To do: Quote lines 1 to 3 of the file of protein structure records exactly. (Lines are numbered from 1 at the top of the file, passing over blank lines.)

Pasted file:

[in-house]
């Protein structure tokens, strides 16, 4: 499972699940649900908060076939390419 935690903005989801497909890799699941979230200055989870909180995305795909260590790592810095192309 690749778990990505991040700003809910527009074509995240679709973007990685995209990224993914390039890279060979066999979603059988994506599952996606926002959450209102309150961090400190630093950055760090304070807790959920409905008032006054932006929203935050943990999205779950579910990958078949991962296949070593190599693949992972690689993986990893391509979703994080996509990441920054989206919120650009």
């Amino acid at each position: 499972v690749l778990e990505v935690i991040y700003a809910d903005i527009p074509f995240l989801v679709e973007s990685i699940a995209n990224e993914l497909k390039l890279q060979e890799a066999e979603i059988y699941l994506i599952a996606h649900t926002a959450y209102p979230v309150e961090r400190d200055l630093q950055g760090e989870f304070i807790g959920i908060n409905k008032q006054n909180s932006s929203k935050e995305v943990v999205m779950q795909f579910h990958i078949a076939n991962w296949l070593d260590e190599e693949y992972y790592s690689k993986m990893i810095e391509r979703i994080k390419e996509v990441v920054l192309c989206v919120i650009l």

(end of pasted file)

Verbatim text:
[in-house]
């Protein structure tokens, strides 16, 4: 499972699940649900908060076939390419 935690903005989801497909890799699941979230200055989870909180995305795909260590790592810095192309 690749778990990505991040700003809910527009074509995240679709973007990685995209990224993914390039890279060979066999979603059988994506599952996606926002959450209102309150961090400190630093950055760090304070807790959920409905008032006054932006929203935050943990999205779950579910990958078949991962296949070593190599693949992972690689993986990893391509979703994080996509990441920054989206919120650009």
């Amino acid at each position: 499972v690749l778990e990505v935690i991040y700003a809910d903005i527009p074509f995240l989801v679709e973007s990685i699940a995209n990224e993914l497909k390039l890279q060979e890799a066999e979603i059988y699941l994506i599952a996606h649900t926002a959450y209102p979230v309150e961090r400190d200055l630093q950055g760090e989870f304070i807790g959920i908060n409905k008032q006054n909180s932006s929203k935050e995305v943990v999205m779950q795909f579910h990958i078949a076939n991962w296949l070593d260590e190599e693949y992972y790592s690689k993986m990893i810095e391509r979703i994080k390419e996509v990441v920054l192309c989206v919120i650009l």